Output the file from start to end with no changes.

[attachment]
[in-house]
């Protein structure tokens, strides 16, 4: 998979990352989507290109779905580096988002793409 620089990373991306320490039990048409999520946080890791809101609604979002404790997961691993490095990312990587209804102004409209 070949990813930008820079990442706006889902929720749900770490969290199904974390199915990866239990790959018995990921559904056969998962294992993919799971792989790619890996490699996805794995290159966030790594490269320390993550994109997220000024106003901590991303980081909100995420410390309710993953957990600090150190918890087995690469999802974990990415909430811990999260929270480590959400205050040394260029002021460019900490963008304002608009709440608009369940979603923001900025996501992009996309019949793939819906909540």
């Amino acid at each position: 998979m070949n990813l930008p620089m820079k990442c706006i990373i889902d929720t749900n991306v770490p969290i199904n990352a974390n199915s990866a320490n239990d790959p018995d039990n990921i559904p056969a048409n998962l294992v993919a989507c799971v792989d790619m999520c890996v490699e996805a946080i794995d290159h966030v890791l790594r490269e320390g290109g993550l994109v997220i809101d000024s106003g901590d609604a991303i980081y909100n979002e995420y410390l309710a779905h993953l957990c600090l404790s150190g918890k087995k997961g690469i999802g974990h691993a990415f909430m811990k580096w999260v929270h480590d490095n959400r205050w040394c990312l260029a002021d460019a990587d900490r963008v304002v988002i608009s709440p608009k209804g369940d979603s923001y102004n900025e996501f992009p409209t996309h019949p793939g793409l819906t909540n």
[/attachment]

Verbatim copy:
[in-house]
């Protein structure tokens, strides 16, 4: 998979990352989507290109779905580096988002793409 620089990373991306320490039990048409999520946080890791809101609604979002404790997961691993490095990312990587209804102004409209 070949990813930008820079990442706006889902929720749900770490969290199904974390199915990866239990790959018995990921559904056969998962294992993919799971792989790619890996490699996805794995290159966030790594490269320390993550994109997220000024106003901590991303980081909100995420410390309710993953957990600090150190918890087995690469999802974990990415909430811990999260929270480590959400205050040394260029002021460019900490963008304002608009709440608009369940979603923001900025996501992009996309019949793939819906909540």
């Amino acid at each position: 998979m070949n990813l930008p620089m820079k990442c706006i990373i889902d929720t749900n991306v770490p969290i199904n990352a974390n199915s990866a320490n239990d790959p018995d039990n990921i559904p056969a048409n998962l294992v993919a989507c799971v792989d790619m999520c890996v490699e996805a946080i794995d290159h966030v890791l790594r490269e320390g290109g993550l994109v997220i809101d000024s106003g901590d609604a991303i980081y909100n979002e995420y410390l309710a779905h993953l957990c600090l404790s150190g918890k087995k997961g690469i999802g974990h691993a990415f909430m811990k580096w999260v929270h480590d490095n959400r205050w040394c990312l260029a002021d460019a990587d900490r963008v304002v988002i608009s709440p608009k209804g369940d979603s923001y102004n900025e996501f992009p409209t996309h019949p793939g793409l819906t909540n």